21 January 2019
To Mayor and Council,
Remember the Survey ? Housing Strategy update.
When the Oak Bay-wide survey was taken in advance of preparing the Community Plan, a lot of good information was gathered. When the topic of housing was surveyed, the following list of housing options were considered by the public to be the least acceptable in any development:
building height increases
inclusion of triplexes and fourplexes in existing single-family residential areas
allowing very small units (such as 300 square feet) to allow for more units in a building
developers encroaching on single family zones
The survey also reported that residents did not trust the motivations of developers to propose or carry out what is best for a neighbourhood and nearby residents. A common opinion was that they are motivated solely by money. Developers not following through on promises of community amenities and approvals of variance applications allowing developers to realize higher profits can cause problems for neighbourhoods. Developers are the only ones who win “while the neighbourhood pays the price.”
Unfortunately many developers seem to treat the ‘public input’ suggestion on the Zoning Amendment process information sheet with contempt. The suggestion that “Applicant encouraged to undertake neighbourhood consultation to obtain public input” is just a suggestion and is not required or mandatory.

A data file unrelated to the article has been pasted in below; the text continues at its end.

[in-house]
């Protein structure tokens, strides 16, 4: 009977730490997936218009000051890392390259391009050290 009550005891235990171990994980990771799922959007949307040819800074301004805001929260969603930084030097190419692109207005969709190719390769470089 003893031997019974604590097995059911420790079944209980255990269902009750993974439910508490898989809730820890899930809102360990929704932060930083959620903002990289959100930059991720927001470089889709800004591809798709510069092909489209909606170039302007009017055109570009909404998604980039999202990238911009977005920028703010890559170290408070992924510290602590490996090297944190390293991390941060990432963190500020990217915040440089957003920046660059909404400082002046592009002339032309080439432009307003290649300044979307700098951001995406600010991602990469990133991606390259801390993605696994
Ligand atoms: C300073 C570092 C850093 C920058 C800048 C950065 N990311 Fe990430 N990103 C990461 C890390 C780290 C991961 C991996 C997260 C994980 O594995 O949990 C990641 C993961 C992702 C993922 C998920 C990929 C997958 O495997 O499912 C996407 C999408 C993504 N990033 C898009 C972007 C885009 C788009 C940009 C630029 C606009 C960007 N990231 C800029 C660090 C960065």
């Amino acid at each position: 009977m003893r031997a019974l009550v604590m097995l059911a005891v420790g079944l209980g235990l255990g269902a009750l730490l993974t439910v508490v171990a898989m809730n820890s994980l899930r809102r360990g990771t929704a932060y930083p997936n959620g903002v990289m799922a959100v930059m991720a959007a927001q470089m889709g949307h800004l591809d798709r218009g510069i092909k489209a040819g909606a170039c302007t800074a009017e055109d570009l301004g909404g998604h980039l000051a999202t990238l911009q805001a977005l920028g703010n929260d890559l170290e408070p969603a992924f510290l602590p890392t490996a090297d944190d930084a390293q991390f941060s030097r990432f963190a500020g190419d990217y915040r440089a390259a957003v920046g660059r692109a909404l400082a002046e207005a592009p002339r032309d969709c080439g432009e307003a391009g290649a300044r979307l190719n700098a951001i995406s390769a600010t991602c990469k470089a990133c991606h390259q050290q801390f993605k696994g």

Citizens often face an unfair process when developers decide to get public input:
questionnaires ask leading (or misleading) questions,
meetings are planned for deliberately inconvenient times (the period just before Christmas for example),
input from participants from outside the affected area is solicited, manipulation and misinterpretation of data collected –
and much much more.
Some developers seem merely to go through the motions with no intention of listening or implementing any neighbourhood input.
The requirement of a prescriptive and standardized Neighbourhood Consultation Process for all developers would add an element of fairness for all involved. The use of the IAP2 Participation Spectrum defining the public’s role in any public participation process might be a good starting point.
DO IT RIGHT was the message from the Survey. Go slow with change, make changes that are well thought through, well researched in other communities and are intentional and according to a plan, not ad hoc. Please, mayor and council, remember what citizens said in the survey.
It is good news that mayor and council will begin work on Strategic Goals, including a housing strategy, thank you for this.